Fish for trout of the highest calibre in Hardangervidda. Uvdal and Geilo in Hol make good bases for fishing adventures in Norway’s largest national park.
A myriad of fishing lakes, rivers and streams make Hardangervidda national park a wise choice for everyone who plans a fishing holiday in Norway – there is no trout about that! Apart from trout, you may get the odd char, minnow or whitefish on the hook.
Located on the eastern side of the park, Uvdal is Norway’s largest inland fishing municipality with countless rivers, lakes and ponds. Fishing in this area is steeped in history and tradition, and your visit is enhanced by the pristine nature with crisp mountain air, clear highland lakes and an extraordinary wildlife. Another recommended starting point for highland fishing in Hardangervidda is Geilo in the municipality of Hol, where you are surrounded by magnificent nature and wildlife.
In Norway, the national parks are always open – they are not fenced off and there are no entrance fees. Enjoying nature is considered a right since 1957, when the so-called Right of access (Allemansretten) was inscribed in Norwegian legislation.
Hardangervidda was given national park status in 1981 and is the largest national park in the country.
See also fishspot.no for more information about fishing in the Hardangervidda region.
You can buy a fishing licence online at inatur.no or from local tourist offices and selected shops. The licence is valid for certain areas and lakes, so make sure you get the licence you need.
From when the snow melts (usually in early June) to 30 September.
Go after that precious mountain trout by bike. Combine your fishing holiday with a cycling tour and experience Hardangervidda national park at its best. Follow the historic paths to viewpoints where you can take in the highland plateau in all its glory.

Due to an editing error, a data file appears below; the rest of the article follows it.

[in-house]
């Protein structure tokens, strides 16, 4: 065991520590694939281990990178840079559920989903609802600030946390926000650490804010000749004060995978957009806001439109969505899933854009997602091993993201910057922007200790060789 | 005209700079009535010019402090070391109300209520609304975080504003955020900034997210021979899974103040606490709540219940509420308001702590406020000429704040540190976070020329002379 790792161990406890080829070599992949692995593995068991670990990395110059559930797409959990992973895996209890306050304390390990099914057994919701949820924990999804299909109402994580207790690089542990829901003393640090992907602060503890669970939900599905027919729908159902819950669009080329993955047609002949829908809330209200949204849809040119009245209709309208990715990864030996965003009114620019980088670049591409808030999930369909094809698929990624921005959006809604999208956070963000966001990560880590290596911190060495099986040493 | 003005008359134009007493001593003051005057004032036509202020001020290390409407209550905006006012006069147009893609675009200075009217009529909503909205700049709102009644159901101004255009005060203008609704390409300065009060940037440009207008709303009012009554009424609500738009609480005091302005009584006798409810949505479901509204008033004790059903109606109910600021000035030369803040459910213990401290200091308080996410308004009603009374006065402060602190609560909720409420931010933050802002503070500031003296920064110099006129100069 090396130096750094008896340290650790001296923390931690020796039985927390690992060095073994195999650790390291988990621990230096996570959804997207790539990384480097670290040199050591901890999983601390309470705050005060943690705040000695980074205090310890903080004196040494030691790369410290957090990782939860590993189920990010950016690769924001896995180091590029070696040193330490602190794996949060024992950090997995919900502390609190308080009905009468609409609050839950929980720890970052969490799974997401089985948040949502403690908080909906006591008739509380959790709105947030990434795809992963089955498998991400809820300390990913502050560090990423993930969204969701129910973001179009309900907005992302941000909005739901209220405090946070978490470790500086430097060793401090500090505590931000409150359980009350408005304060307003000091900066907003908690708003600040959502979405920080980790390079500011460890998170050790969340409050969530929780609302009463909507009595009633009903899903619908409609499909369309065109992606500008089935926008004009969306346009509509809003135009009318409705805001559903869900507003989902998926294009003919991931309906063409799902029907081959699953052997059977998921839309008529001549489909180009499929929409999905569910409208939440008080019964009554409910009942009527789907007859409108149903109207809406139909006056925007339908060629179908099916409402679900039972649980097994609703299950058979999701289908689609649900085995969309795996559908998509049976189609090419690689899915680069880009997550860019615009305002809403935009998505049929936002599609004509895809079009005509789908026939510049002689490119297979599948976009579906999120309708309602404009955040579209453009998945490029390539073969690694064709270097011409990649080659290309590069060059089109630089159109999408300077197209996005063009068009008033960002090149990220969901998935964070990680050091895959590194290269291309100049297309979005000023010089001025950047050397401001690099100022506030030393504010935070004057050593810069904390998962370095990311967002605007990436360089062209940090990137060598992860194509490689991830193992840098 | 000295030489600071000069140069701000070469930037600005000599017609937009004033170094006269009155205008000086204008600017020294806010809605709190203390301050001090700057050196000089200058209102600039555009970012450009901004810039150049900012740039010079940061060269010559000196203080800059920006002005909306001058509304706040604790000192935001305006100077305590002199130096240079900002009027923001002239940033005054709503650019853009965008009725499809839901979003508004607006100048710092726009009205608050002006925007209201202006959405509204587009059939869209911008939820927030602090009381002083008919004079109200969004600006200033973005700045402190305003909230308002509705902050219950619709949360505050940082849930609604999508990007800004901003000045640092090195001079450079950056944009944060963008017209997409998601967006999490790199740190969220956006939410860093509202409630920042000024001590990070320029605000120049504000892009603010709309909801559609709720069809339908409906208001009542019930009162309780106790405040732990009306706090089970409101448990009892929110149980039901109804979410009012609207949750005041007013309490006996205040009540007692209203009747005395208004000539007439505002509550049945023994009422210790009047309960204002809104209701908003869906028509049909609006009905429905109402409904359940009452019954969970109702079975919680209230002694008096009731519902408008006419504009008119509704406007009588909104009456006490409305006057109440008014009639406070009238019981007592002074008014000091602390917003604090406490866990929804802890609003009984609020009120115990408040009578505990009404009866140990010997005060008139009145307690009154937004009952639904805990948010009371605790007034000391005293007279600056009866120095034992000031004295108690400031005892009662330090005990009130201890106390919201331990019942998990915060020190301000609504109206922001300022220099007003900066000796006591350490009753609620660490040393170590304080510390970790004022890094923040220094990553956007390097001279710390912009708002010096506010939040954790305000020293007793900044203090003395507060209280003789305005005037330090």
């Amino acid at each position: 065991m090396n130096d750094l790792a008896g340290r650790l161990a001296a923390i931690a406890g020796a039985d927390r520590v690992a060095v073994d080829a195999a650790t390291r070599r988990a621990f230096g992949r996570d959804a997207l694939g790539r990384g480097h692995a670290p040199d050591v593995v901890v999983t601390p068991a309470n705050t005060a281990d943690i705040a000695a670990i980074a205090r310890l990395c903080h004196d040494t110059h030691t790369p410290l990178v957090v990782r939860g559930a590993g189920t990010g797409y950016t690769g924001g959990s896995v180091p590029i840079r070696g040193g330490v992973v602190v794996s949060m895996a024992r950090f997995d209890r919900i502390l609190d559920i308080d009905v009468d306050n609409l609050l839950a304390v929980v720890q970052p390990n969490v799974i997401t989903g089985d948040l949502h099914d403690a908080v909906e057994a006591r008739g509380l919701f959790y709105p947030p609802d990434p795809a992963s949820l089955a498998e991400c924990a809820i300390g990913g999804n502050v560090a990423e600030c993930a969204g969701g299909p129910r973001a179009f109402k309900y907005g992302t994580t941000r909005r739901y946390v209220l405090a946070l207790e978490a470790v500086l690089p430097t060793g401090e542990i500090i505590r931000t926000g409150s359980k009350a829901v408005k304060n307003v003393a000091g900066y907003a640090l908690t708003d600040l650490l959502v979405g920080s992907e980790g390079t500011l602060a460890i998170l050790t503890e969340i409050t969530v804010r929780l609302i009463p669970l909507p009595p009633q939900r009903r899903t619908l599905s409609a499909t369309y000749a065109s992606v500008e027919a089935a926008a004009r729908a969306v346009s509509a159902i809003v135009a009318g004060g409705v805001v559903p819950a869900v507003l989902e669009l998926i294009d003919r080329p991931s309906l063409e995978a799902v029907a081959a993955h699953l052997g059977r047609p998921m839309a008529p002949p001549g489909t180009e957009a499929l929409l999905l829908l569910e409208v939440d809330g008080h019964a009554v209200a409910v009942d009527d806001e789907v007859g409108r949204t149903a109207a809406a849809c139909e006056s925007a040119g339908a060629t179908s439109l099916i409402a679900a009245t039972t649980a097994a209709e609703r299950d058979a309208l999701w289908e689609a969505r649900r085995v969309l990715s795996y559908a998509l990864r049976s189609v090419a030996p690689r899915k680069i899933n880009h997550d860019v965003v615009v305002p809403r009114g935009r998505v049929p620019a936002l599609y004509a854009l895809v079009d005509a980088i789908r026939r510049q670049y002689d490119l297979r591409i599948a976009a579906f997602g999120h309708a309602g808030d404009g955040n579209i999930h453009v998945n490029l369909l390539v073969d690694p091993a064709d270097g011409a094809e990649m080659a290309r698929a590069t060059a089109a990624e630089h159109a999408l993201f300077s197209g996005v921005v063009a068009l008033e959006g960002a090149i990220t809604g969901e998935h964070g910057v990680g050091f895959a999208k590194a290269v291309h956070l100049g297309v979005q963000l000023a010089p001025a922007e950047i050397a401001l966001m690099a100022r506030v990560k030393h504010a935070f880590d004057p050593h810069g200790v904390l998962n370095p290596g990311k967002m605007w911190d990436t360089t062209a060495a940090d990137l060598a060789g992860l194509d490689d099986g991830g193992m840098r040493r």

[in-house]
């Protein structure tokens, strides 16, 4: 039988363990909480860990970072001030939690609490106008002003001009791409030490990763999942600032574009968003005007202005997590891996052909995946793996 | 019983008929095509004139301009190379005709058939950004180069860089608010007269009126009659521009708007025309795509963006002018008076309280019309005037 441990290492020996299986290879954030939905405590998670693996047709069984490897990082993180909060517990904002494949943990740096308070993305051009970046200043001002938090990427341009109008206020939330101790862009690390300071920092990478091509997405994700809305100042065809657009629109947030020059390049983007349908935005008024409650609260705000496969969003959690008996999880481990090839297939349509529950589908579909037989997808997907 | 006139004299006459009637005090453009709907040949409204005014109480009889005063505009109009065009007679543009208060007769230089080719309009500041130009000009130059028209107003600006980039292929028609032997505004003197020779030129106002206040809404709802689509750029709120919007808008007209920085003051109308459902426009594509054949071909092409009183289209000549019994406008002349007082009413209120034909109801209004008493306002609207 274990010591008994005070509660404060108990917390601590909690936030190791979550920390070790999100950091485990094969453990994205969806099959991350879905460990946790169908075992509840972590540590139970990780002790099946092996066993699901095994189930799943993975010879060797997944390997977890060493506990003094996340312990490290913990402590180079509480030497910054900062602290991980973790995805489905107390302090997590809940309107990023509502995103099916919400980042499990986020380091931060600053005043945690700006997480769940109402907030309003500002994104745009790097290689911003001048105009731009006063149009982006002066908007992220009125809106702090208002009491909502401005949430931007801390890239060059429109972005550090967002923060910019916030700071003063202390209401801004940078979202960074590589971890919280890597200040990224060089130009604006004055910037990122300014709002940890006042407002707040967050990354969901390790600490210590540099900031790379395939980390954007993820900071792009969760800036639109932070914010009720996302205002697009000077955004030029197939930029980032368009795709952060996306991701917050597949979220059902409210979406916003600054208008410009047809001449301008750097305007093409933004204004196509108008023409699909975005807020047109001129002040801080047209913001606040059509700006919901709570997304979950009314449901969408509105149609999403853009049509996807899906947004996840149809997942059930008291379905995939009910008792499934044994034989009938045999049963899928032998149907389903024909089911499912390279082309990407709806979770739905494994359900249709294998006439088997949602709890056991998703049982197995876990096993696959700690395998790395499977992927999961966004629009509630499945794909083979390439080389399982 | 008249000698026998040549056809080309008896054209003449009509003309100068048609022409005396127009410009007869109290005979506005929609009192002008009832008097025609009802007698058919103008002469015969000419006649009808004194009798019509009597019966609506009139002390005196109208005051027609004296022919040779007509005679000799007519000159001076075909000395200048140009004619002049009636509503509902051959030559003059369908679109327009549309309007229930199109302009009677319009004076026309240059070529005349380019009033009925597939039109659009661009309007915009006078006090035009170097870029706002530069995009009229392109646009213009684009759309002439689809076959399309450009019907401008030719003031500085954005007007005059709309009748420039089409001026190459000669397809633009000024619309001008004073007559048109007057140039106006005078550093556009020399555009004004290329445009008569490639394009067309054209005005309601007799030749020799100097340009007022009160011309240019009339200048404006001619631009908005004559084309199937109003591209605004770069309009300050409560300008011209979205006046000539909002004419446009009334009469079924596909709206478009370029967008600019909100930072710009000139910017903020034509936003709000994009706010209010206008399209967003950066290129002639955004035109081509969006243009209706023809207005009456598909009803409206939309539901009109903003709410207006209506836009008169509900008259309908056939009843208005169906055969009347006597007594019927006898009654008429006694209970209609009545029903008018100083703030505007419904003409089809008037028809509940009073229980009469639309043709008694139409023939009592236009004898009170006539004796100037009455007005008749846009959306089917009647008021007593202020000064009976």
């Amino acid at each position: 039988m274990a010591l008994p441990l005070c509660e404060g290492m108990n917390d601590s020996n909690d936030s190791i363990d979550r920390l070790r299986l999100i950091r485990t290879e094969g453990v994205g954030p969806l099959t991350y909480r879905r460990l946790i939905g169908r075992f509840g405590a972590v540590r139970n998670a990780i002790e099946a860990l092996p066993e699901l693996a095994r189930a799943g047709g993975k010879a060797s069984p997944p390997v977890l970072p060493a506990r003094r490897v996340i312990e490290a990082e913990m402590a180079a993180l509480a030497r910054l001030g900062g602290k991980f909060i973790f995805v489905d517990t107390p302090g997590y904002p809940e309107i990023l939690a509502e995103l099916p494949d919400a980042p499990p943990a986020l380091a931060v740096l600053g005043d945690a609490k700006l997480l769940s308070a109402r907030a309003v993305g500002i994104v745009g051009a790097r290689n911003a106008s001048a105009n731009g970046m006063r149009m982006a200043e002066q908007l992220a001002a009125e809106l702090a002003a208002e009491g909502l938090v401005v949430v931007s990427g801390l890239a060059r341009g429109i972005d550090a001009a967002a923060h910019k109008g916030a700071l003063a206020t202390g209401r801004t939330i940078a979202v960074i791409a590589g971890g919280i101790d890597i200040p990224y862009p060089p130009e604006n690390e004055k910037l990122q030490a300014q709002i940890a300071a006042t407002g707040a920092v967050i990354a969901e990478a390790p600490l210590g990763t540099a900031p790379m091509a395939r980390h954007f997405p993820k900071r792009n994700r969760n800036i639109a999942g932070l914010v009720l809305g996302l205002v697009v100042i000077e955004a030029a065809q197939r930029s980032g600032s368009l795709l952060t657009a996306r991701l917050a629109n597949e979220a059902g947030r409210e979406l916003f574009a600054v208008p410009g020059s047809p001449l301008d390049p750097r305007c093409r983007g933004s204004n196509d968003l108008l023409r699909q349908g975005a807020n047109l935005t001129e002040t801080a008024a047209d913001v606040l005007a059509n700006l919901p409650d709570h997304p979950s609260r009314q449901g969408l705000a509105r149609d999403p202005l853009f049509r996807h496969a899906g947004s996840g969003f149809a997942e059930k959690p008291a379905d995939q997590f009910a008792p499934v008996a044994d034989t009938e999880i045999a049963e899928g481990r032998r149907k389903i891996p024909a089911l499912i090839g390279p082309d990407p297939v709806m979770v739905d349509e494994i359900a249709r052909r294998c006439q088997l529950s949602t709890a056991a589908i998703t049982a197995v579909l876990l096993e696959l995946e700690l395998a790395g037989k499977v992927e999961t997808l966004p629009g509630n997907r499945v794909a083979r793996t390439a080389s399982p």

The paths can be unruly and rocky but you don’t need to be an advanced cyclist. The tour is suitable for most people who are up for an adventure in the wild.
These are the fish species you are most likely to meet on your fishing trip to Hardangervidda, including their names in Norwegian, German and Latin.
Ørret (Salmo trutta)
Brown Trout | Forelle
Size: 18–80 cm.
Weight: 1–3 kg + 15 kg
Ørekyte (Phoxinus phoxinus)
Minnow | Elritze
Size: 8–12 cm
Weight: 100 gram - 2,5 kg
Røye (Salvelinus alpinus)
Char | Saibling
Size: 15-75 cm.
Weight: 100 gram -3 kg
Sik (Coregonus lavaretus)
Whitefish | Felchen
Weight: 300-400 gram
Ambitious architects and young chefs are taking Oslo to new heights. If that doesn’t make you dizzy enough, try hiking to Galdhøpiggen, Norway’s highest peak at 2469 metres above sea level.
Fishing in Norway is a way to embrace the local lifestyle. Countless lakes and rivers and an extensive coastline means outstanding opportunities to catch a big one.